Nigeria’s cashew value chain eyes US$10m investment opportunities triggered by USDA West Africa support

NIGERIA – The United States Department of Agriculture (USDA) West Africa through its PRO-Cashew Project, has inked a Memorandum of Understanding (MoU) with the Federal Government of Nigeria to develop the nation’s cashew industry.

The initiative is aimed to improve productivity and expand the national hectarage of the commodity, towards achieving national food and nutrition security, revenue generation, exchange earnings, wealth creation, and employment in the country, reports Vanguard.

It is expected to catalyse up to US$10 million investment opportunities, create jobs, strength public and private partnership, improve trade, as well as cashew farmers’ productivity in the value chain.

According to Minister of Agriculture and Rural Development, Alhaji Sabo Nanono, since the 1990s cashew has increased Nigeria’s Gross Domestic Product and is ranked 2nd as non-oil export foreign exchange earner for the country.

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Under the PRO-Cashew Project, Nigeria targets to increase production to 350,000 metric tonnes and processing capacity to 35 per cent by 2023.

In 2018 it generated about US$500 million, providing a livelihood for about 300,000 to 500,000 families mostly youths and women in Nigeria.

The national production capacity of cashew in 2020 was 260,000 metric tonnes on 100,000ha of land. The average yield was 600kg/ha as against the global average of 1.230kg/ha.

With the initiative, the ministry targets to increase production to 350,000 metric tonnes by 2023, and processing capacity from 15 per cent in 2020 to 35 per cent by 2023.

The Managing Director of the USDA West Africa PRO-Cashew Project, Jeans Francois Guay, highlighted that the project is a five years undertaking, implemented by Cultivating New Frontiers in Agriculture (CNFA), an international development organization headquartered in Washington, DC.

CNFA will build capacity of the value chain by working with farmer organizations and agro-goods suppliers in the areas of service delivery and business, and orchard management; Develop agro-dealers and input suppliers to improve the efficiency and suitability of seedlings production system through a public-private partnership.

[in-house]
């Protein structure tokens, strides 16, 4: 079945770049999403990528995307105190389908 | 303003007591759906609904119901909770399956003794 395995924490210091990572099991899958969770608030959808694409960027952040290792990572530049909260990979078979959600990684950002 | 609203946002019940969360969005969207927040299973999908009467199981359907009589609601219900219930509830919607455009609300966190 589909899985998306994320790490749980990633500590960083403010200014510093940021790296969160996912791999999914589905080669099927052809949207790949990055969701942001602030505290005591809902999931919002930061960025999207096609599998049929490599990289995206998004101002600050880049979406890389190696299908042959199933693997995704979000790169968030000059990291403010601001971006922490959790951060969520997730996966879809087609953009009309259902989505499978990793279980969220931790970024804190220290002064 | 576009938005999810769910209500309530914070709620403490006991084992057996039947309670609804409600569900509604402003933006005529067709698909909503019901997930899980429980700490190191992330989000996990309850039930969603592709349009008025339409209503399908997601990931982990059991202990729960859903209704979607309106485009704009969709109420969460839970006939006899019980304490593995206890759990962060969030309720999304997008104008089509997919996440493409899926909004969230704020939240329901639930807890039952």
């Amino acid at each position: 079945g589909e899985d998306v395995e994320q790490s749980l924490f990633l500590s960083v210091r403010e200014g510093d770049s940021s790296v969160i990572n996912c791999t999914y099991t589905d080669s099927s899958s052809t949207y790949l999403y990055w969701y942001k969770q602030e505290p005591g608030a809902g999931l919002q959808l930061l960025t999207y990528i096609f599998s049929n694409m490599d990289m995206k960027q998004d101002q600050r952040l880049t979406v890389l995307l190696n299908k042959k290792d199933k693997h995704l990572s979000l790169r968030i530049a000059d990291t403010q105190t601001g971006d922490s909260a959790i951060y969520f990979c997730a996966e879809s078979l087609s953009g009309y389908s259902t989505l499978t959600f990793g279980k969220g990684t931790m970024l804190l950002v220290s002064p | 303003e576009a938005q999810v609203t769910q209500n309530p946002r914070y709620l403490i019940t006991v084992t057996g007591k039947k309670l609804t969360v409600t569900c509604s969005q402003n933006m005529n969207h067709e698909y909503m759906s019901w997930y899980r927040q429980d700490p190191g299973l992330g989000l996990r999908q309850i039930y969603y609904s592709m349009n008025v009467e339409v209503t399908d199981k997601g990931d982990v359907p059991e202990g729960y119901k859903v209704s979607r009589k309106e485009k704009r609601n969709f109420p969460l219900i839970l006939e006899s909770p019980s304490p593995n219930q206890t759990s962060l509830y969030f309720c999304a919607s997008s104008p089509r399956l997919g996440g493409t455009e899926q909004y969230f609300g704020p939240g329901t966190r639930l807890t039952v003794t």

Other than in Nigeria, the project is also undertaken in Benin, Burkina Faso and Cote d’ lvoire.

FG inaugurates committee to standardise Nigeria’s agric exports

To further ensure the growth of Nigeria’s agriculture sector, the government has inaugurated the Inter-Ministerial Technical Committee on Zero Reject of Agricultural Commodities and Produce/Non-Oil Exports from the country.

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According to The Punch, the move would ensure the standardisation of Nigeria’s agricultural produce and its acceptance by the international community.

Nanono said, “Our desire for standard agricultural products and non-oil exports means there will be vigorous pursuit of investment in quality control and standardisation.

“As we pursue this, my ministry, in collaboration with relevant stakeholders, is committed not only to food security, but wholesome foods of high quality acceptable for local consumption and export.”

The minister expressed worry over the recent rejection of Nigerian beans by the European Union, as the target to attain food sufficiency export would not be achieved if the country’s produce failed to meet international food certification standards.

This, he said, should be a source of concern to Nigerians, particularly the ministries, departments and agencies charged with the responsibility of producing and certifying produce for export.

“Do not also forget that whatever is being rejected elsewhere could be what we are consuming locally, therefore putting our health into jeopardy by not paying attention to quality assurance,” Nanono stated.

Nanono charged members of the committee and stakeholders in the agricultural sector to join hands and to achieve the mandate of agricultural standardisation in Nigeria.

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